Godspeed 2012, Joyful Welcome 2013

As many of my faithful readers know, 2012 was a turbulent year for me. This was a rock bottom year in which I had to make the choice of wallowing or rising above and forging myself into something new and better. I chose the latter route and while I am glad to see 2012 depart, I will always take the lessons learned with me. I look forward to 2013 being a stellar year – musically and personally.

My year started with a resolution of writing more and being more proactive. I had a great start of the year till I made a poor decision one evening and went out, had too much drink and on my way home, wrecked my poor Paddy Wagon and was arrested for a DWI. The morning after, sitting in the impound lot, waiting for AAA to tow my car home, while filled with regret for my poor decision, I was quite thankful I did not hurt physically hurt anyone. It was at that time I made the commitment to sobriety. I was very public with my ordeal, my pain and my decision. While it may have been uncomfortable reading for some, I gained many words of encouragement and support that I cannot even begin to express my gratitude of receiving. Much it was from people in the Celtic Rock and Punk scene, which as many of you know, is quite alcohol fuelled giving me encouragement in my commitment to sobriety.

For months my writing languished as I struggled to work on the demons that drove me to drink and other self-destructive behaviors that have not only hurt me, but those that I love. It was a constructive time for me – I learned much about myself, what drove me and my decisions, learning to trust in myself and gain the inner strength that I never knew was in me. Alcohol has always been a crutch for me. Something to hide behind, something to give me the false sense of strength. Once I stopped hiding who I was, channeling my inner strength, the decision of sobriety was easy.

Over the next few months, I had to miss a few shows that rolled through St Louis – Cutthroat Shamrock, Mighty Regis and Red Rebel County as I was still in severe emotional turmoil.

My first real test of my new life decision was going to a Whiskey of the Damned show. It was my first time in a bar since my fateful night. I went with my friend Ron, who I knew would have my back. My strategy that night was to bring my new camera and take pictures. As the night wore on and I watched some of the most inebriated patrons, I started to feel a strengthening of my conviction. At the end of the show, a quite drunk Eoin McCarthy was attempting to tempt me, to give up my choice and go back home with the band to go to college show full of nubile co-eds. Needless to say, I rejected the offer, knowing I was doing the right thing, not just for me, but for my kids. On my drive home, I drove with calm and peace with the knowledge that I had nothing to worry about it – as far as I am aware, there is nothing illegal with driving with excessive caffeine and nicotine.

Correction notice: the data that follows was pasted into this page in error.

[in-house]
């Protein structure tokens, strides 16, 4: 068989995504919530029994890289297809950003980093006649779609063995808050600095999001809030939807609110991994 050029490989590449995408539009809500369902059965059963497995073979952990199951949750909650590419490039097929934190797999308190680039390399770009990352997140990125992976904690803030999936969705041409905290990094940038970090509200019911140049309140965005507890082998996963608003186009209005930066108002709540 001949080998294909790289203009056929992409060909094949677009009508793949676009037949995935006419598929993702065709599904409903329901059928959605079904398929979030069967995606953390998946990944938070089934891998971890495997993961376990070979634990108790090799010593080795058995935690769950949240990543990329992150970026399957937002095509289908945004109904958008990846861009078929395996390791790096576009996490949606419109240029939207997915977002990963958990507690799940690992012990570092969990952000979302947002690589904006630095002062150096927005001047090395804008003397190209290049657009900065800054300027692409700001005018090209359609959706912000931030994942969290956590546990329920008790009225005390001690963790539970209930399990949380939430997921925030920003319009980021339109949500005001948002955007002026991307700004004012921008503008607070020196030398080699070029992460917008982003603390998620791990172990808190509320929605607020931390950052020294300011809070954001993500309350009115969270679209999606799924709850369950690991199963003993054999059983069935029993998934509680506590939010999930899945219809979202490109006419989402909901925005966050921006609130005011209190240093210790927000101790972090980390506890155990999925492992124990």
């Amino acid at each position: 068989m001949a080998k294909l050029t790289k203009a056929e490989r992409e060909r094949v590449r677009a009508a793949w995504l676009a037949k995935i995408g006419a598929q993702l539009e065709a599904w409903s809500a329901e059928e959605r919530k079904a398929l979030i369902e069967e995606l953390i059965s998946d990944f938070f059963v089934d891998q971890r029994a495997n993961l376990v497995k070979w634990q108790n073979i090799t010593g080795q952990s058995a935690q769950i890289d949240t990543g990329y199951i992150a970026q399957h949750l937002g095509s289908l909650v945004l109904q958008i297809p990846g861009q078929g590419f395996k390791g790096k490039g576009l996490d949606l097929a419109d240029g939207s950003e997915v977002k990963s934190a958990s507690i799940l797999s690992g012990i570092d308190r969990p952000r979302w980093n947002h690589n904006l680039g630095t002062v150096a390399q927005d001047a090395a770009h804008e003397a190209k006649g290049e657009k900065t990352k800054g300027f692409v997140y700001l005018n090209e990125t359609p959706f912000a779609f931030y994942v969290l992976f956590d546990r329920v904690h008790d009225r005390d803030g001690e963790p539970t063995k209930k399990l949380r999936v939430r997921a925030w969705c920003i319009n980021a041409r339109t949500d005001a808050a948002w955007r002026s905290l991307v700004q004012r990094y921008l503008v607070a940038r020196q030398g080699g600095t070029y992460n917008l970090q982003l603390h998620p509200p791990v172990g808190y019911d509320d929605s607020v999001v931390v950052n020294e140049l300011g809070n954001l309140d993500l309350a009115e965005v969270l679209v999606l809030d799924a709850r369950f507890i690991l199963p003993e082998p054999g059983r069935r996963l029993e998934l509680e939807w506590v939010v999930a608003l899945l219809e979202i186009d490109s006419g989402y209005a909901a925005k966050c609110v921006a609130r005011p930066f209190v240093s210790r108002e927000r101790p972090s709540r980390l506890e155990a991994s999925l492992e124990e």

After the Whiskey show, I had to face my punishment and accept my loss of driving privileges. I unfortunately missed The Real McKenzies but accepted it with grace as I chose to make my whole experience a learning tool. Not something to bemoan my luck, the cops, the legal institution but to accept my failings and stand tall. Over the years, I had become disconnected from the person I was. I gave up not only my will, but my personality and my voice. I reached back to the last time I was alcohol free – my high school self. I held nothing back, I did not hide myself or my quirks. And during that time, as many of you know by reading (and may be tired of hearing of) “Poor Troubled Life” became the song that  got me through the rough days, the song spoke to me like no other song had before.

Come June/July, I got a message from Beau of Lexington Field they were going to be playing in St Louis in August, during the last two weeks of my restricted driving, which only allowed me to drive for employment or community service. So I could see the band, Beau agreed to hire me as a photographer for the show, so I could have a legal reason to drive. I wrote up a contract, had business cards made and included a pre-shoot consult the day before the show which was conducted at the Cardinals game. That night, Beau really encouraged me to get back to writing, that my voice was being heard. His words that night still help give me the drive to write.

Since that night, I have worked to become more proactive – instead of waiting for bands to contact me and send me their stuff, I have utilized my Xbox Music subscription to find albums to review. I have written a few things to help spread the word about upcoming works. In all, as I have rediscovered myself and become more comfortable in my sobriety I have found my ease in talking to bands has not diminished. I no longer need the social lubricant, I just need to be myself.

So after boring you all, here are some of my top moments of the year

  1. Hanging out Lexington Field on their night off with Chad Ross of Rusty Nail. They are wonderfully down to earth, funny a joy to spend time with